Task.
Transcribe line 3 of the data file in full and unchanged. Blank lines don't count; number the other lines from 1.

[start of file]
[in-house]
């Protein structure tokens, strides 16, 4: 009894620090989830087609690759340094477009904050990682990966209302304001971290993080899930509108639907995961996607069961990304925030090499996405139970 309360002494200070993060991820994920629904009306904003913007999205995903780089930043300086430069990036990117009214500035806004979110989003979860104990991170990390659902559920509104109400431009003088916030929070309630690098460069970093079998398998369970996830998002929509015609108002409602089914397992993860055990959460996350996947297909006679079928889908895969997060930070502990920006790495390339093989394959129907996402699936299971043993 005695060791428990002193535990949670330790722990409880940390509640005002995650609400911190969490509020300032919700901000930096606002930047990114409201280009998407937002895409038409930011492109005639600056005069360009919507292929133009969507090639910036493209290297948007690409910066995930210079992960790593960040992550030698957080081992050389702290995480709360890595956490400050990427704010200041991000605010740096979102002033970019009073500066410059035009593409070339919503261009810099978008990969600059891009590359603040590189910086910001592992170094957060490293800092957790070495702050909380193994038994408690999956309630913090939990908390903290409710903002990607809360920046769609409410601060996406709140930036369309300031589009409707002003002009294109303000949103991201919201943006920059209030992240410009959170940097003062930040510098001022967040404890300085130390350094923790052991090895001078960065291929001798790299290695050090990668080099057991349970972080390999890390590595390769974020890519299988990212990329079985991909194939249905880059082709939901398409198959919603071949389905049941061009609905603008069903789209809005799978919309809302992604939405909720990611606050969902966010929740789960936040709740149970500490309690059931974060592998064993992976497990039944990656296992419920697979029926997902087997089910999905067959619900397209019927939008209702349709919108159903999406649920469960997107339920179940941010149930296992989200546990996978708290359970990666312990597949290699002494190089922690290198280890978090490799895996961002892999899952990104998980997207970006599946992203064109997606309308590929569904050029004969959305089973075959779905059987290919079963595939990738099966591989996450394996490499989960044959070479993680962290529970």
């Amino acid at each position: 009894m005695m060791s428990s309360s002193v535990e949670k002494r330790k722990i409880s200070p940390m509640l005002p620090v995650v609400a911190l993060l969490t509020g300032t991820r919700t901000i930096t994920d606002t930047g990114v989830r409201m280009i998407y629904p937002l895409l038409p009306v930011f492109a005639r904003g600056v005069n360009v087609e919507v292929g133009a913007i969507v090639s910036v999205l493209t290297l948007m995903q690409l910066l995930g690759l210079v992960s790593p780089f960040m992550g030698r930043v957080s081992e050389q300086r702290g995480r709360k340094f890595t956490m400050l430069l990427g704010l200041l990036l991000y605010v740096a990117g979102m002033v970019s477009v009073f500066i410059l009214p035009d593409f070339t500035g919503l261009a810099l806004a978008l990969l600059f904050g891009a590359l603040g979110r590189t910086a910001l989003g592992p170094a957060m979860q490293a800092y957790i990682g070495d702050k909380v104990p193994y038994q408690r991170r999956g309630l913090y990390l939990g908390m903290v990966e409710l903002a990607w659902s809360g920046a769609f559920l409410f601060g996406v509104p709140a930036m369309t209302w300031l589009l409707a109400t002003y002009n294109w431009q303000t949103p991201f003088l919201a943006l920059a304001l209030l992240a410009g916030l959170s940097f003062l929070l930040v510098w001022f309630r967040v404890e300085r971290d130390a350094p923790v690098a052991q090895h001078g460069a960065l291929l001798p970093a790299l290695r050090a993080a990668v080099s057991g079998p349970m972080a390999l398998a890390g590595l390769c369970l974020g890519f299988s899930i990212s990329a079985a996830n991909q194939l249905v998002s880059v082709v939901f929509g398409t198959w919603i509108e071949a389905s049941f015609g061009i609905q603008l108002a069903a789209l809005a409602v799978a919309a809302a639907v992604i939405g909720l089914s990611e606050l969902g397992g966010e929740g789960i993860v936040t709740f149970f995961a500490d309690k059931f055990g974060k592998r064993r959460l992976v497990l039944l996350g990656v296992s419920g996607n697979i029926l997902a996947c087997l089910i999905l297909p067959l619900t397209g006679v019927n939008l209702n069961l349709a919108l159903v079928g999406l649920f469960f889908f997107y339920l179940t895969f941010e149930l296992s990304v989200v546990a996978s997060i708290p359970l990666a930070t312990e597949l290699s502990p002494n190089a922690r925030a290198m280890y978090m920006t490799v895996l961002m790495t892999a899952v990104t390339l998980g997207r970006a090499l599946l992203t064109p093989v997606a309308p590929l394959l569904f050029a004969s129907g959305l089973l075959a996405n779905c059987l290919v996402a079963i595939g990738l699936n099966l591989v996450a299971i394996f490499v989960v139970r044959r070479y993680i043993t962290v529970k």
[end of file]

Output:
């Amino acid at each position: 009894m005695m060791s428990s309360s002193v535990e949670k002494r330790k722990i409880s200070p940390m509640l005002p620090v995650v609400a911190l993060l969490t509020g300032t991820r919700t901000i930096t994920d606002t930047g990114v989830r409201m280009i998407y629904p937002l895409l038409p009306v930011f492109a005639r904003g600056v005069n360009v087609e919507v292929g133009a913007i969507v090639s910036v999205l493209t290297l948007m995903q690409l910066l995930g690759l210079v992960s790593p780089f960040m992550g030698r930043v957080s081992e050389q300086r702290g995480r709360k340094f890595t956490m400050l430069l990427g704010l200041l990036l991000y605010v740096a990117g979102m002033v970019s477009v009073f500066i410059l009214p035009d593409f070339t500035g919503l261009a810099l806004a978008l990969l600059f904050g891009a590359l603040g979110r590189t910086a910001l989003g592992p170094a957060m979860q490293a800092y957790i990682g070495d702050k909380v104990p193994y038994q408690r991170r999956g309630l913090y990390l939990g908390m903290v990966e409710l903002a990607w659902s809360g920046a769609f559920l409410f601060g996406v509104p709140a930036m369309t209302w300031l589009l409707a109400t002003y002009n294109w431009q303000t949103p991201f003088l919201a943006l920059a304001l209030l992240a410009g916030l959170s940097f003062l929070l930040v510098w001022f309630r967040v404890e300085r971290d130390a350094p923790v690098a052991q090895h001078g460069a960065l291929l001798p970093a790299l290695r050090a993080a990668v080099s057991g079998p349970m972080a390999l398998a890390g590595l390769c369970l974020g890519f299988s899930i990212s990329a079985a996830n991909q194939l249905v998002s880059v082709v939901f929509g398409t198959w919603i509108e071949a389905s049941f015609g061009i609905q603008l108002a069903a789209l809005a409602v799978a919309a809302a639907v992604i939405g909720l089914s990611e606050l969902g397992g966010e929740g789960i993860v936040t709740f149970f995961a500490d309690k059931f055990g974060k592998r064993r959460l992976v497990l039944l996350g990656v296992s419920g996607n697979i029926l997902a996947c087997l089910i999905l297909p067959l619900t397209g006679v019927n939008l209702n069961l349709a919108l159903v079928g999406l649920f469960f889908f997107y339920l179940t895969f941010e149930l296992s990304v989200v546990a996978s997060i708290p359970l990666a930070t312990e597949l290699s502990p002494n190089a922690r925030a290198m280890y978090m920006t490799v895996l961002m790495t892999a899952v990104t390339l998980g997207r970006a090499l599946l992203t064109p093989v997606a309308p590929l394959l569904f050029a004969s129907g959305l089973l075959a996405n779905c059987l290919v996402a079963i595939g990738l699936n099966l591989v996450a299971i394996f490499v989960v139970r044959r070479y993680i043993t962290v529970k």